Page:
Treatment for Tail Torn Off?

Discussion in 'Emergencies / Diseases / Injuries and Cures' started by Vora, Apr 6, 2012.

  1. Vora

    Vora Out Of The Brooder

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    Jun 15, 2011
    So I let my young flock (just old enough to be out of the brooder) out of their run for a little free-range time in my small, suburban backyard. I went inside to refill their waterer and came out to two pullets missing! Beside my house I found the black tail of my australorp, completely with bloody tail stump, and assumed she had been eaten. Lo and Behold, both chickens have returned, and now my Aussie is missing her tail, and there seems to be only a bloody gaping hole where her tail used to be! I'll be washing and disinfecting it of course, and bringing her inside for some personal care, but do you have any more advice, like how to bandage this gore?
     
  2. Knittycat

    Knittycat Chillin' With My Peeps

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    Unless the others are pecking at it, I'd leave it alone. If they are pecking at it, you might practice some minor surgery and suture it shut and put some blu kote on it.
     
  3. Vora

    Vora Out Of The Brooder

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    I currently have her inside with only her little friend that disappeared along with her, and if she starts pecking she'll go back outside. So I don't think it'll come to sutures, and I sure hope not, since I wouldn't even know where to begin. Thanks for the advice though, and I'll get some blu kote for the future!
     
  4. tillerchick

    tillerchick New Egg

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    also petroleum jelly is a wonder drug for chickens and turkeys to keep them from pecking at something you don't want them to. Since it's bloody I'd start with an anti-bacterial ointment based in petroleum jelly.. they hate the taste of it and it will keep it clean from dirt as well. Good luck!
     
  5. Vora

    Vora Out Of The Brooder

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    Well, she seems to be doing fine. She's currently cuddling on my lap - no buddy anymore, though, she was waaaay too loud. Well, now I have a Rumpless Australorp!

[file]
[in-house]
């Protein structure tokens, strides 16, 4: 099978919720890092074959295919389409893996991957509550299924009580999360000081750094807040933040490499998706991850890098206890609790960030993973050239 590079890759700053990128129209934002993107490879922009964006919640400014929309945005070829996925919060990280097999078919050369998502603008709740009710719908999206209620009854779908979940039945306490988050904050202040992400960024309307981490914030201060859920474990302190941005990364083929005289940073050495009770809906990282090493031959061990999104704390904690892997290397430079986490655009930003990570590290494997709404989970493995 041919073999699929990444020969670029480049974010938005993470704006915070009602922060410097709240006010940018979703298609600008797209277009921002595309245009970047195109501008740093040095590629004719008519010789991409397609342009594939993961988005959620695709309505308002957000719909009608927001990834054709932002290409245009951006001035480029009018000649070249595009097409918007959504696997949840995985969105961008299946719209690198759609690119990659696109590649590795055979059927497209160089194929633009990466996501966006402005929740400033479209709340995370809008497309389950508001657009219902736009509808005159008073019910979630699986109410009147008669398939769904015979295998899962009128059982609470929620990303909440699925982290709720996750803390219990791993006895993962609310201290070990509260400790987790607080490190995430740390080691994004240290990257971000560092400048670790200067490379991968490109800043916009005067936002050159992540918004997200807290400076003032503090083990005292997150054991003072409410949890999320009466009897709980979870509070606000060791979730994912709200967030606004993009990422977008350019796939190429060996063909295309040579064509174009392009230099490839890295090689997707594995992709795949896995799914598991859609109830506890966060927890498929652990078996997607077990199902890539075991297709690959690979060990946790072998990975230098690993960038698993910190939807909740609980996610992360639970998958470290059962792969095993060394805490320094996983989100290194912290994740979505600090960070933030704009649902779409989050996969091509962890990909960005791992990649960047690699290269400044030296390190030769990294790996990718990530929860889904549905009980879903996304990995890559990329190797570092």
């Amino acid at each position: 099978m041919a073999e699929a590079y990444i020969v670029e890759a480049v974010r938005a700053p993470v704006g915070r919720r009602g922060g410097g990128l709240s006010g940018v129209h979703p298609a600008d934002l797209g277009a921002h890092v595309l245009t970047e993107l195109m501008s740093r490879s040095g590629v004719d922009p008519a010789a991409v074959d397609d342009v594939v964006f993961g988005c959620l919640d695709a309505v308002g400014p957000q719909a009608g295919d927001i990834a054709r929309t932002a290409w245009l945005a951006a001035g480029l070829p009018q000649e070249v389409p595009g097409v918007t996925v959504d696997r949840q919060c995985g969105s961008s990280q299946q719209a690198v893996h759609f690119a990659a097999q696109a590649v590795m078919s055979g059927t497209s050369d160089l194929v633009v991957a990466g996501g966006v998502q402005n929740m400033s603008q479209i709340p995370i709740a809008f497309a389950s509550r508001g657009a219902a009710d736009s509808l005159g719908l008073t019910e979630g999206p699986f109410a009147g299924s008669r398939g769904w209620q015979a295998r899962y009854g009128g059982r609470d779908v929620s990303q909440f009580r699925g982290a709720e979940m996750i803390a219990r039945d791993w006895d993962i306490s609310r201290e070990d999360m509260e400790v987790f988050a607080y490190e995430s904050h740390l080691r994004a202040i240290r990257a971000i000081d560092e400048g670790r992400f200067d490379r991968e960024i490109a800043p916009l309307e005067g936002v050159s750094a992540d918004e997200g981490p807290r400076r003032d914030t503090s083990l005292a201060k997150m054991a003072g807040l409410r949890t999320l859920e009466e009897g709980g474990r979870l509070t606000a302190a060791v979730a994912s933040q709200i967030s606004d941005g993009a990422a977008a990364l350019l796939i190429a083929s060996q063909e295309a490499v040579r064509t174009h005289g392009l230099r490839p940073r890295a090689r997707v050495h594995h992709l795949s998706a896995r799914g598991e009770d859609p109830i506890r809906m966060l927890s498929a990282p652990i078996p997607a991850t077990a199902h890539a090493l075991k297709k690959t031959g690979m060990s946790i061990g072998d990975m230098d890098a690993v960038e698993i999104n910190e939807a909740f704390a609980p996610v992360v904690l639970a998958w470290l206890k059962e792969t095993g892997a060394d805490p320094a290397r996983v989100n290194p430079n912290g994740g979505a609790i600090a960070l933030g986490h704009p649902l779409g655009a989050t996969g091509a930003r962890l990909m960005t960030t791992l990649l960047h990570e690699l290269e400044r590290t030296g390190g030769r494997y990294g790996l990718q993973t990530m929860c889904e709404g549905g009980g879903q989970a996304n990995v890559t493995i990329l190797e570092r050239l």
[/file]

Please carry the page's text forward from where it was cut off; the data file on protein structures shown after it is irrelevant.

6. Knittycat

    Knittycat Chillin' With My Peeps

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    It's amazing what these birds can suffer and recover from! Good luck to you and your newly rumpless australorp!
     
  7. azygous

    azygous True BYC Addict

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    If you can obtain it, try to get some Silvadene ointment. It's a remarkable healing and infection preventative agent.

    Last summer I had a tiny chick get scalped to the point she had a gaping wound on the entire back of her head. It healed without ever getting infected, even though I kept her in the brooder with the others.

    The critical things you need to do are clean and disinfect the wound twice a day with peroxide. Then keep a moisturizing antibiotic ointment on it, NEVER allowing the wound to dry out! Blu-kote simply isn't adequate for this purpose.

    Keeping the wound moist is the most important. The tissue will regenerate as long as it's kept moist. If allowed to dry out, it will become infected and will quit forming new tissue.

    As another poster pointed out, these critters are incredible survivors. Wound care is tedious and time consuming, but well worth assisting your little victims in their struggle to heal.
     
  8. Vora

    Vora Out Of The Brooder

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    Oh goodness, azy! Then I have been doing something wrong! Wish you'd seen this post a couple of days ago. For now I'll get some petroleum from the place I work at, since TSC will be closed by the time I get off, but then tomorrow I'll head up and see what I can get to keep her wound moist. I have been disinfecting twice a day, and sometimes thrice, though.
     
  9. klmclain1

    klmclain1 Chillin' With My Peeps

    Mar 14, 2011
    Peroxide is not a good thing to keep putting on wounds. It damages the tissues. Clean wounds with soap and water first being sure to flush them out well. Then you can use a betadine solution or something similar to flush with. Then put Neosporin ointment generously on it and cover. Clean and change bandages twice a day until you see it healing up...then you can just change the dressing once a day putting new Neosporin on it each time until it's substantially healed.

    Here's an excerpt from this site http://en.wikipedia.org/wiki/Hydrogen_peroxide :

    It is a common misconception that hydrogen peroxide is a disinfectant or antiseptic for treating wounds.[35][36] While it is an effective cleaning agent, hydrogen peroxide is not an effective agent for reducing bacterial infection of wounds. Further, hydrogen peroxide applied to wounds can impede healing and lead to scarring because it destroys newly formed skin cells
     
    Last edited: Apr 8, 2012
  10. azygous

    azygous True BYC Addict

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    I wouldn't worry about using peroxide to clean and disinfect wounds. It's commonly used as such by vets. In fact Betadine is just as toxic, if not more so. Either one, though used to clean, but not left on the wound, is effective and safe.

    If you can get ahold of Silvadine, it's a very effective healing and anti-microbial. It allows the wound to stay moist and protected and promotes extremely fast healing. It's what I used on my scalped chick, and she had no tissue at all covering the back of her head as the attempts I made to stitch her failed.

    It's even better than Neosporin, and probably much safer for chickens.
     

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